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Incredible Effects of Eating Nuts Every Day, Says Dietitian

Snack on a handful of nuts for some powerful benefits!

Nuts are one of the most underrated food categories. Small but oh so mighty, every nut is packed with healthy fats, protein, fiber, and even better, each nut has its own nutritional profile. Looking to boost your vitamin E status? Go with almonds. Wanting more omega-3 fatty acids in your diet? Snack on walnuts. Need to chill out and destress? Cashews are an excellent source of nervous system soothing magnesium.

Nuts are an excellent addition to salads, soups, yogurt bowls, or on their own as a snack. There are so many reasons to enjoy nuts, including these five top effects.

After, for more healthy tips, here are the Incredible Effects of Eating Oatmeal Every Day.


Nuts are associated with a better mood.

happy women eating nuts

In recent years, researchers have finally been able to link mood, specifically depression to diet. The landmark SMILES trial was able to show that following a modified Mediterranean diet can improve symptoms of depression. One serving of nuts per day was included with the intervention group which ended up showing marked improvement in depression symptoms.

Another study looked at diet's role in depression among young adults. For this study, participants were told to consume two to three tablespoons of nuts and seeds per day along with other dietary modifications. Similar to the former study, this showed improvement in depression symptoms and episodes.

There are many reasons why nuts can improve mood. Two of them include the amino acid profile of nuts which are beneficial to the brain as well as omega-3 fatty acids which are neuroprotective.


Nuts will make your meals more satisfying.

yogurt with nuts and seeds

We've all been there, you have a bowl of plain yogurt begging for a crunch or a vegetable soup that may be packed with nutrition but is lacking texture and excitement. This is where a handful of nuts will not only improve the mouthfeel of your meals by adding a satisfying crunch but will boost satiety by adding fiber, healthy fats, and protein.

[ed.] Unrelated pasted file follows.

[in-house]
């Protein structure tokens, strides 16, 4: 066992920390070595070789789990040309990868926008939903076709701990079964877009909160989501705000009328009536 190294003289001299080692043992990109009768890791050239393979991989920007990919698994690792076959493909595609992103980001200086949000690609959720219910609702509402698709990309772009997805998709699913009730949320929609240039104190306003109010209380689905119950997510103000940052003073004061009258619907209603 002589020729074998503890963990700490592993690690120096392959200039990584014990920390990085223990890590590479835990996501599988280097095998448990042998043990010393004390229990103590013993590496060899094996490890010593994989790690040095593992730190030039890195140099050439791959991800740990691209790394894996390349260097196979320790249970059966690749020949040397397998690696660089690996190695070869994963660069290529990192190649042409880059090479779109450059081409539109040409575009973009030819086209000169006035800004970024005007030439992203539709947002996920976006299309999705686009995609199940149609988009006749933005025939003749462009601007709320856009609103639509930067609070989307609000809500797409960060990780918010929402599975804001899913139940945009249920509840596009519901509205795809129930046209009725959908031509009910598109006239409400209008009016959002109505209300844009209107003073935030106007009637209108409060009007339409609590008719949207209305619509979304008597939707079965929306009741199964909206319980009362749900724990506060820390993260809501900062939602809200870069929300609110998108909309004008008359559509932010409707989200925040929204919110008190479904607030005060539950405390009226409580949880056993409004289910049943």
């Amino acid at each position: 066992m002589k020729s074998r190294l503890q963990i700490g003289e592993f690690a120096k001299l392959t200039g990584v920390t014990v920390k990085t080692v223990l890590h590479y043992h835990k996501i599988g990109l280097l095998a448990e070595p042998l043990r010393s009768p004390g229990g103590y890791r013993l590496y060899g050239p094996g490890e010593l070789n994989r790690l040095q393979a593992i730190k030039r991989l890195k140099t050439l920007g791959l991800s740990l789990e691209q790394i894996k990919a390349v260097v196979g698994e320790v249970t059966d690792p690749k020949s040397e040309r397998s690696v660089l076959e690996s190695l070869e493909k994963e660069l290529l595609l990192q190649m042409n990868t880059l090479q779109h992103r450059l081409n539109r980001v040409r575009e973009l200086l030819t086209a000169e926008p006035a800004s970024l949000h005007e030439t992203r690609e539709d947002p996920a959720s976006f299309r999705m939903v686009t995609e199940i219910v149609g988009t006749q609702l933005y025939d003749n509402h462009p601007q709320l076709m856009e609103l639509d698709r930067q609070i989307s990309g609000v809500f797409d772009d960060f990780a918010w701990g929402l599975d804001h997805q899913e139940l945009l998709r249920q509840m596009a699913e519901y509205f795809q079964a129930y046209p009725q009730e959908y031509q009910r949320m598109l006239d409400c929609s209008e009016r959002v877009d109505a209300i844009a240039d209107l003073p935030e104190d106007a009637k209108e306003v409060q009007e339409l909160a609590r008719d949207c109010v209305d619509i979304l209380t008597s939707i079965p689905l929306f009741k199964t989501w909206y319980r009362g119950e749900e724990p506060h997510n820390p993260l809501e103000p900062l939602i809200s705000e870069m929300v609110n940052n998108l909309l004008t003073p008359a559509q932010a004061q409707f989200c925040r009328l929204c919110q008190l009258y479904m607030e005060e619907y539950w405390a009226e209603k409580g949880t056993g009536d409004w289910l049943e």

Satiety is a measure of how long you stay full after a meal and it is influenced by the hormonal and blood sugar changes after eating a meal. The key to a satiating meal is including fiber, fat, and protein. Though small, nuts pack a mighty nutritional punch by being full of all three: fat, fiber and protein.


Nuts are associated with decreased inflammation.

eating almonds

Consumption of nuts has been linked to lower markers of inflammation. Nuts, especially almonds are rich in vitamin E, providing about 47% of the recommended daily intake in one serving. Vitamin E functions as an antioxidant and protects cells from oxidative stress which in turn, helps lower inflammation.


Nuts are cardio-protective.

holding mixed nuts and forming heart shape

An important part of a heart-healthy diet is including more foods that are rich in mono-unsaturated fats and poly-unsaturated fats. Nuts are rich in both and they are an especially good source of the polyunsaturated fat known as omega-3 fatty acids.

One way to decrease high triglyceride levels which are a risk factor for cardiac events is by increasing omega-3 fats. In addition, consuming these types of healthier fats is associated with higher HDL cholesterol levels and lower LDL cholesterol levels.


Nuts will regulate blood sugar levels.

nuts variety

Blood sugar is influenced by the amount of protein, fat, fiber, and of course, carbohydrates that are present in food. Eat a juicy apple on its own for a snack and you will likely be hungry again in 30 minutes and you might even experience sugar cravings, an energy dip, or feel shaky.

But apples are healthy, so why is this? Well, an apple on its own is mainly carbohydrates which will increase and then decrease your blood sugar quickly. Now, pair a handful of nuts or nut butter with the apple and you will have less of a blood sugar spike and crash otherwise known as an elongated blood sugar curve.

When blood sugar curves are less "spikey" our snacks will actually keep us fuller, longer, and will lead to fewer energy dips and cravings.

Sydney Greene, MS, RD
Sydney Greene is a registered dietitian specializing in nutrition for addiction recovery, disordered eating, and body image, as well as chronic digestive issues. Read more about Sydney